Posts By: David Ebenbach

What We Are Learning About Learning: Episode 5

artwork by Clare Reid Graduate students occupy a complicated role in higher education. Situated between undergraduates and faculty, they are students—though they don’t always get the focus and attention that undergraduate students get—and many of them are simultaneously in instructional roles—as tutors, TAs, and instructors of record. In the latest episode of the CNDLS podcast… Read more »

What We’re Reading: Class Discussion as a Forum for Inequity

illustration by Clare Reid Ideally our in-class discussions are a forum where all of our students can contribute and learn—but a recent study by Jennifer J. Lee and Janice M. McCabe (Gender and Society, 2021) found striking and meaningful differences between men and women in their amount and style of participation. Overall the picture is… Read more »

What We’re Reading: Building an Anti-Racist Teaching Practice

illustration by Clare Reid Becoming an anti-racist educator, as Kyoko Kishimoto emphasizes in her 2018 article “Anti-racist pedagogy: from faculty’s self-reflection to organizing within and beyond the classroom” (Race Ethnicity and Education) is a lifelong process. It’s a process that asks us to examine ourselves and the structures that surround us, and to involve students… Read more »

Introducing the New Inclusive Pedagogy Toolkit!

Inclusive Pedagogy means designing the learning environment to be meaningful, relevant, and accessible for every student in your course or program. This approach to teaching is demanded by our Georgetown values and supported by a deep, broad, and ever-growing body of research. But how exactly do you do inclusive pedagogy? CNDLS has created the Inclusive… Read more »

Academic Cheating is a Big Problem—So It Needs More Than one Solution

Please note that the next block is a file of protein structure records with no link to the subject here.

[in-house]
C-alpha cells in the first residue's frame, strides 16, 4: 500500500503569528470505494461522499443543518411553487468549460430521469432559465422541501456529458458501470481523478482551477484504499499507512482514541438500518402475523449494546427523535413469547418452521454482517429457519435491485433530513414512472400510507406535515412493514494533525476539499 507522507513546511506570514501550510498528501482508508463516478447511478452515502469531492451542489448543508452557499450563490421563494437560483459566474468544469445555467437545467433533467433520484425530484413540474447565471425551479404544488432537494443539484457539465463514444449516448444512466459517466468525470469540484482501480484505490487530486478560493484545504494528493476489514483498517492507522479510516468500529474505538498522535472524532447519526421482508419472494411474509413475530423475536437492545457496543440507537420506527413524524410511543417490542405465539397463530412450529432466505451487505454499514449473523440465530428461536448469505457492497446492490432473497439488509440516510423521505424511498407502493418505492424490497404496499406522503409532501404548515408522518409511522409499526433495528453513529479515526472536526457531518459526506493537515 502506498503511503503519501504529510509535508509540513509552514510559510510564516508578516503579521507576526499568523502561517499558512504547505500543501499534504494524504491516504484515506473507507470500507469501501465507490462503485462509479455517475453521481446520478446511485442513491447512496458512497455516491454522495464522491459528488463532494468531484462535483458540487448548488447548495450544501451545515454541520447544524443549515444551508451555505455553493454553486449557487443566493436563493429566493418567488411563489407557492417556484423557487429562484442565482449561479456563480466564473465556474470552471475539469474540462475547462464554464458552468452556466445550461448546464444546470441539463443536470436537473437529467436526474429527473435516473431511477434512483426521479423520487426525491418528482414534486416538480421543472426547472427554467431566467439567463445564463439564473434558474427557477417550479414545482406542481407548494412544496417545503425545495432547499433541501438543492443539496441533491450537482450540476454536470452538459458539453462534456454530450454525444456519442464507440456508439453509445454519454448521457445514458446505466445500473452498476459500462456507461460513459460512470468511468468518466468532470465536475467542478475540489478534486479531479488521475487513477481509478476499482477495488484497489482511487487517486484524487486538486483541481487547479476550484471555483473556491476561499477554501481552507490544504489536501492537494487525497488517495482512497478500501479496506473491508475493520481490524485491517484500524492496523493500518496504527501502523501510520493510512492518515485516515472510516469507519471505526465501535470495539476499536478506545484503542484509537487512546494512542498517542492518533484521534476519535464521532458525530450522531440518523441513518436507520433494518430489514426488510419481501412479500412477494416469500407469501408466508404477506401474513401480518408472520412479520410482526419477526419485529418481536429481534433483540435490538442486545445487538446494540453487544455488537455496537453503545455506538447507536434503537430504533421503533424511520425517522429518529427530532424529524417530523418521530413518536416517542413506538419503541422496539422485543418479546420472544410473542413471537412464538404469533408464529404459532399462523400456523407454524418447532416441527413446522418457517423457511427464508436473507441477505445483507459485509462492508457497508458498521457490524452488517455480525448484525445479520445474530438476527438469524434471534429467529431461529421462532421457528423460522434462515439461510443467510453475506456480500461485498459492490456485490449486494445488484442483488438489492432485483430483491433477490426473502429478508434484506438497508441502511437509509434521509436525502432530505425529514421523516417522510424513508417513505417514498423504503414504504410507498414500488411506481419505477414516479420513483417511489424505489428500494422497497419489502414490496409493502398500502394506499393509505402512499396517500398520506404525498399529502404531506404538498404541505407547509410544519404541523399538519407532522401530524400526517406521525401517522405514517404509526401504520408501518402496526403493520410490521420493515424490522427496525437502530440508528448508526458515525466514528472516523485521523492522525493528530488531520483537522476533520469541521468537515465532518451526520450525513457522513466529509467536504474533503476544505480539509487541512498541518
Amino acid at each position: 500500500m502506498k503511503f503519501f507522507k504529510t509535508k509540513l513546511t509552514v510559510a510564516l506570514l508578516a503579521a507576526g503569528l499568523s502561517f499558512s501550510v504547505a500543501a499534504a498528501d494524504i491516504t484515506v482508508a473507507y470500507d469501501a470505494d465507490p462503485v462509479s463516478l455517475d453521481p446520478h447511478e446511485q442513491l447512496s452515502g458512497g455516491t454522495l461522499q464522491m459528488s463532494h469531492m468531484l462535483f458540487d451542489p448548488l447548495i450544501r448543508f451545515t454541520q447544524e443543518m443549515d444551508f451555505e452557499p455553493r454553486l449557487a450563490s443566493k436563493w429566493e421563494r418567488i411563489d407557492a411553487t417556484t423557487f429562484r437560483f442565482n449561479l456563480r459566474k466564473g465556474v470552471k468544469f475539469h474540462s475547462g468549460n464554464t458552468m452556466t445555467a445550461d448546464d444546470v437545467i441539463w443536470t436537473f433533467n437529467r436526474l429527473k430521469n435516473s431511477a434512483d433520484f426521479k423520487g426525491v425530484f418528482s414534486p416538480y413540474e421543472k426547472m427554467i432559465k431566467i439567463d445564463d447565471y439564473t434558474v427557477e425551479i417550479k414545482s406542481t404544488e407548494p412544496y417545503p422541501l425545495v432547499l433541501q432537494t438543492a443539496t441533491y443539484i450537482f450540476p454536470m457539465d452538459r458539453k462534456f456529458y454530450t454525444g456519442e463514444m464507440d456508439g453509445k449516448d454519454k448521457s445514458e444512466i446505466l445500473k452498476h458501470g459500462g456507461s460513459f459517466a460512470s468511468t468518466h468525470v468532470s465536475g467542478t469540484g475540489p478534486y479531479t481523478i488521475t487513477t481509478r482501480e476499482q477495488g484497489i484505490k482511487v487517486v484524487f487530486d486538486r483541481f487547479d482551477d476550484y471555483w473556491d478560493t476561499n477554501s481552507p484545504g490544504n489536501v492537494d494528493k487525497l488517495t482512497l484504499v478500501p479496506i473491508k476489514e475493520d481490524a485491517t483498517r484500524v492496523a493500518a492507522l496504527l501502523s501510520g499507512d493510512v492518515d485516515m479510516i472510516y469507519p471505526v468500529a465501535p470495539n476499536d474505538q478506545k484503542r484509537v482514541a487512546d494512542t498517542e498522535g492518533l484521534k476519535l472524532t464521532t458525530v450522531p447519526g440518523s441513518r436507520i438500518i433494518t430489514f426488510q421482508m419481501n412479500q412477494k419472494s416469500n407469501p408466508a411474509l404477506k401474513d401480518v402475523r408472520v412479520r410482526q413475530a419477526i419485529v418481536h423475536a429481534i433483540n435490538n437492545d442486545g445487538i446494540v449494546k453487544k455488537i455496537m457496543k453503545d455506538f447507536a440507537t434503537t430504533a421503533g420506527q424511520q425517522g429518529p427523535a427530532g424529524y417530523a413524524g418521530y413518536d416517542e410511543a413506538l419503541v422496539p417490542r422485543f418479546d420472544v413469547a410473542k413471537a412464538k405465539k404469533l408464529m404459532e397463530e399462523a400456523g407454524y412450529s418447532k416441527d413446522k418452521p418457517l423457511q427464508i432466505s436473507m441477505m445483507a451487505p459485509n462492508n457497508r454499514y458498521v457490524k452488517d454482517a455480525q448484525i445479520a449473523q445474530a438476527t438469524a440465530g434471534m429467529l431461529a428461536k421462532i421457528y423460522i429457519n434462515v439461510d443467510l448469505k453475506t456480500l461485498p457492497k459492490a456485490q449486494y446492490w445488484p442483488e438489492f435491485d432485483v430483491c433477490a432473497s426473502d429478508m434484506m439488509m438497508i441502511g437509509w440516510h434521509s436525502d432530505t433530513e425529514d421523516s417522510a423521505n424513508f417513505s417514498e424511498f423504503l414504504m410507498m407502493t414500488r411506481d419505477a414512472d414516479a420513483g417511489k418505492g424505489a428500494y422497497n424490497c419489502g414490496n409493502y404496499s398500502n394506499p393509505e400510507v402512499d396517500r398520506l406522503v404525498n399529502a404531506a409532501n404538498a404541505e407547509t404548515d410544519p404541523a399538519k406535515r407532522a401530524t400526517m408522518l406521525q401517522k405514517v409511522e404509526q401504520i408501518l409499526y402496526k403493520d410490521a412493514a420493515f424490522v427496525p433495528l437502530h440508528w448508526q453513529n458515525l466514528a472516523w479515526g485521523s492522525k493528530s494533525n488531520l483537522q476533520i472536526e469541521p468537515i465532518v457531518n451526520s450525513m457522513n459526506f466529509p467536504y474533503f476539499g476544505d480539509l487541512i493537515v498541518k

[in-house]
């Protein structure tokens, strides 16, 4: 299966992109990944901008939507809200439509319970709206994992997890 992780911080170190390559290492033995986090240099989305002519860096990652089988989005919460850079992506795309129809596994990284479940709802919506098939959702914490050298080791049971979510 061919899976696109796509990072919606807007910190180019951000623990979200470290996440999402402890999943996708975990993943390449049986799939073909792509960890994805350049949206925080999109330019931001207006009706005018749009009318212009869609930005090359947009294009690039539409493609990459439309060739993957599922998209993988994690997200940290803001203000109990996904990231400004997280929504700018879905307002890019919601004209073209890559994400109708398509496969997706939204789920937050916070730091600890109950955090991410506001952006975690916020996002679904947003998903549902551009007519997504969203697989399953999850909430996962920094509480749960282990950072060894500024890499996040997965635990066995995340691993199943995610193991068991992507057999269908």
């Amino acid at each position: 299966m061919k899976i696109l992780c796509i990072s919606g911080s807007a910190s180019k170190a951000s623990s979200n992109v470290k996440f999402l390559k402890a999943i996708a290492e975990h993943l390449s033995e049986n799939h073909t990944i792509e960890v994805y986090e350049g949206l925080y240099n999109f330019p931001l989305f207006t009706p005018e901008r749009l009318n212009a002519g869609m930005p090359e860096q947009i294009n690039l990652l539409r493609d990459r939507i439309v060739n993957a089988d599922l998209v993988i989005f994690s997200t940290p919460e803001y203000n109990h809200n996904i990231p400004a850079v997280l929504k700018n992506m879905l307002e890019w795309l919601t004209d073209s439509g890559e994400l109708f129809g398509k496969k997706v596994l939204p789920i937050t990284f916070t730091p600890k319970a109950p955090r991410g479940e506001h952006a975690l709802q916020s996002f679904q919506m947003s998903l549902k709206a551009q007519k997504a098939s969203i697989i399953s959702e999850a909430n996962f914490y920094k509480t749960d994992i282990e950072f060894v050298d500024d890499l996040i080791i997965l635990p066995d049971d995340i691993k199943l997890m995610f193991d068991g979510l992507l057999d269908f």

infographic by Mindy McWilliams We’ve been talking a lot about cheating during the COVID era (including in our recent Higher Ed in the News Post). In fact, the statistics on academic integrity have long been disappointing—as others have noted, cheating has played a worrisome role in the educational experience for thousands of years—but the current… Read more »

Student, Staff, and Faculty Collaboration: CNDLS at the Virtual ISSOTL Conference

illustration by Clare Reid “Working with students, extending ourselves, and being receptive to the obstacles of 2020 helped us foster an agile mindset to a persistently uncertain academic and societal environment,” says Susannah McGowan, Associate Director for Curriculum Design at CNDLS and the Red House in a newly-posted panel discussion called “‘Things Are Different Now’:… Read more »

You’re Invited to the College Faculty Teaching Awards!

On Thursday, February 18, 2021, from 4:40-5:30pm, three members of the GU College Faculty—Patrick Johnson (Physics), Chandra Manning (History) and Libbie Rifkin (English)—will receive the Dean’s Excellence in Teaching Award. This award is given to “exceptional educators who are deeply committed to enriching the undergraduate experience.” In the words of Interim Dean Soyica Diggs Colbert,… Read more »

Learning. Design. Analytics: CNDLS Guest Blogging on Improve with Metacognition

The Improve with Metacognition blog explores the learning process through a focus on metacognition, or “the use of reflective awareness to make timely adjustments (self-regulation) to behaviors that support a goal-directed process.” In other words, they and their guest bloggers explore the way that thinking about teaching and learning can lead to better teaching and… Read more »

In This Together: Teaching Circles

image by Karolina Grabowska One of the core principles undergirding our work at CNDLS is the belief that teaching is partly a community effort. While faculty members may enter their (virtual or physical) classrooms alone, our teaching is at its best when we engage with our fellow teachers outside those classrooms. That’s one of the… Read more »

Making Spring Semester More Manageable for You and Your Students

photo by Max van den Oetelaar Given the challenges of virtual and hybrid teaching, faculty self-care is going to be crucial to getting us all through the spring. But even self-care can be stressful if it means adding another to-do to our already-long lists. Luckily, self-care doesn’t have to add burdens, and neither does caring… Read more »